The Journal The Authority on Global Business in Japan

It has been more than a year since the American Chamber of Commerce in Japan (ACCJ) released its viewpoint entitled Support the Recruitment and Retention of Talent by Instituting Marriage Equality in Japan, and the momentum achieved over the past 13 months is encouraging.

The document quickly received the support of six foreign chambers of commerce in Japan, representing Australia, Canada, Ireland, New Zealand, and the UK. It has since been endorsed by the Belgian-Luxembourg and Danish chambers of commerce in Japan, the European Business Council in Japan, 45 companies—both domestic and international—and has spawned coverage in Japanese-language media that has helped fuel the push for change at the government level.

Changing Times
On September 19, the ACCJ Human Resource Management (HRM) Committee issued an updated viewpoint of the same name and hosted a media briefing session in the Boardroom of the ACCJ Tokyo Office. Speaking at the event were:

  • Yumiko Ohta, vice-chair of the HRM Committee
  • John Carlson, government affairs manager at AbbVie
  • Isamu Ando, senior partner at EY Japan
  • Tomoka Ohashi, managing officer at Panasonic Corporation
  • Yasuzo Takeno, LLAN board member and partner at Mori Hamada and Matsumoto

The updated viewpoint highlights some of the progress seen globally. For example, 28 countries now extend rights to LGBT couples, up from 25 a year ago. Austria, Ecuador, and Taiwan joined the list this year, and the number is expected to continue rising. The Guardian reported on October 21 that Northern Ireland will legalize same-sex marriage by February next year, bringing it in line with the rest of the UK.

The outlook isn’t so good in all parts of the world. Some 71 countries still have laws that make homosexuality itself illegal across the Americas, Africa, the Middle East, and Asia.

When Taiwan legalized same-sex marriage on May 24, it became the first nation in Asia to do so. Two weeks later, Japan’s opposition parties submitted the Equal Marriage bill in the Diet in an attempt to push Tokyo in the same direction. There is also hope that Prime Minister Shinzo Abe’s ruling Liberal Democratic Party (LDP) will support efforts to improve equality for LGBT couples. The LDP has said it intends to introduce legislation, but this has not yet happened.

Still, the election in July of openly gay politician Taiga Ishikawa to the House of Councillors—the Diet’s upper chamber—gives hope that discussion of the issue will be accelerated. He joins Kanako Otsuji, who was elected the first openly gay member of the Diet in May 2013. She serves in the House of Representatives.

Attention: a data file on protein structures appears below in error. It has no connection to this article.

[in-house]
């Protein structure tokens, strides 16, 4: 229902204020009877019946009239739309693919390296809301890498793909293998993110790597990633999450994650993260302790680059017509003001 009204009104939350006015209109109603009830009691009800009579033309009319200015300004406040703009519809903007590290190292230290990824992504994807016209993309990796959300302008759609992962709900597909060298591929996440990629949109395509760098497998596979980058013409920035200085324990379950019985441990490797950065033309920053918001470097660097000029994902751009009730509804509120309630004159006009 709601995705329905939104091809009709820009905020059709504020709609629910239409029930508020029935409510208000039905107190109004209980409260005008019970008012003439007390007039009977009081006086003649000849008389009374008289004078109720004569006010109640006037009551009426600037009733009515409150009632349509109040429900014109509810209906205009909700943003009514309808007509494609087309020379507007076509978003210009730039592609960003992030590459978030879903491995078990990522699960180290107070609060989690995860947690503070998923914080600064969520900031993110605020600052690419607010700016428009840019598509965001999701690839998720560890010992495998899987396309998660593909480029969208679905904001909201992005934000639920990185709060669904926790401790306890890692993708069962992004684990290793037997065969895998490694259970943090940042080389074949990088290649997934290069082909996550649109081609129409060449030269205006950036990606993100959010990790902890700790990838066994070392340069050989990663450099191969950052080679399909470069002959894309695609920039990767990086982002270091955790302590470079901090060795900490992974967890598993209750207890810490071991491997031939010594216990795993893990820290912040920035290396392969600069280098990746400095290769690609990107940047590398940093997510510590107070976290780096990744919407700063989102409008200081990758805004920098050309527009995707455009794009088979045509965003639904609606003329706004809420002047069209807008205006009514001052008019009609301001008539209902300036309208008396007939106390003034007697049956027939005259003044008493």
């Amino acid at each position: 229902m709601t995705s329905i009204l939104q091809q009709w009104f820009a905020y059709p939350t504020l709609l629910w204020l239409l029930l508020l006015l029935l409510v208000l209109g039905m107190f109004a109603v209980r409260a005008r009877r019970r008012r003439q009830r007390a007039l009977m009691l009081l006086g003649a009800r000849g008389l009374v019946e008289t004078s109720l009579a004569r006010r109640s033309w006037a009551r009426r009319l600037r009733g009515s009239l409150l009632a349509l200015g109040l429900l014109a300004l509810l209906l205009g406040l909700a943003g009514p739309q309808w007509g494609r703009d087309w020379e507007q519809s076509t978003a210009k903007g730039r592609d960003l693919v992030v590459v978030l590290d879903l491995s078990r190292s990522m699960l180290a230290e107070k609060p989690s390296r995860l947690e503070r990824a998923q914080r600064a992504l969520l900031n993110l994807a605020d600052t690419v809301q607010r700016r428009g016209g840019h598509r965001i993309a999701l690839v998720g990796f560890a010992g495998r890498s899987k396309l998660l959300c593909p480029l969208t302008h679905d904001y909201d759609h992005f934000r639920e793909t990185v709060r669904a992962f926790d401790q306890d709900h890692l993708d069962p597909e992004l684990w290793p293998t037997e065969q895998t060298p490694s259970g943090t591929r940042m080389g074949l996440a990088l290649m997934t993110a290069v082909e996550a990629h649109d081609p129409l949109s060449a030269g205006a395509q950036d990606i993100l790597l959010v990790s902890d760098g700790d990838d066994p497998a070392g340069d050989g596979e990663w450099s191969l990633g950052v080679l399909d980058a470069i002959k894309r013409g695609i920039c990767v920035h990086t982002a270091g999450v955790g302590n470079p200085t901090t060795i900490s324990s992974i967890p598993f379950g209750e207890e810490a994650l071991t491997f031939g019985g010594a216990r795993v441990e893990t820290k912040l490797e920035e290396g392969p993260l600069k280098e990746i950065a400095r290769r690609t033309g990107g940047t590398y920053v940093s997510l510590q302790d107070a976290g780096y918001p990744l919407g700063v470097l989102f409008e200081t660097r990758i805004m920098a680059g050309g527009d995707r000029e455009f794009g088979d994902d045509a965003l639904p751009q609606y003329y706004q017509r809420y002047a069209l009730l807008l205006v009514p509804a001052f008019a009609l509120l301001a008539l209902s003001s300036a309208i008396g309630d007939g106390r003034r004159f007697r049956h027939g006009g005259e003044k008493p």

Ishikawa’s election reflects a growing acceptance among Japan for marriage equality. The ACCJ view­point now cites a 2018 survey of 60,000 people aged 20–59 by Dentsu Inc. that finds 78.4 percent support for same-sex marriage.

There has also been a change in the number of people in Japan who self-report as LGBT. This was 7.6 percent in the 2015 Dentsu poll, but has risen to 8.9 percent in the latest report.

Business Case

At the heart of the advocacy is the fact that, because Japan does not yet recognize same-sex marriages, the nation has a competitive disadvantage. The ACCJ viewpoint focuses on three key issues that must be addressed to change this:

  • The cost of attracting and retaining LGBT talent
  • Encouraging a more diverse and productive workplace
  • Supporting a more diverse and inclusive community

Japan is the only member of the Group of Seven that has not legalized such unions. As a result, businesses are losing talent to other nations because those who they want to hire cannot be accompanied by their same-sex spouse and cannot receive the benefits they would elsewhere. This makes Japan a less-attractive option. It is also causing some Japanese talent to leave the country.

But there is no doubt that the ACCJ’s leadership on the issue is resonating, and leaders in both government and the private sector are beginning to see the benefits—both to business and quality of life. With the world’s eyes on Japan for the Rugby World Cup 2019 and the Tokyo 2020 Olympic and Paralympic Games, the time for the government to make this change is now.

Christopher Bryan Jones is Editor-in-Chief of The ACCJ Journal. Originally from Birmingham, Alabama, he has lived in Japan since 1997.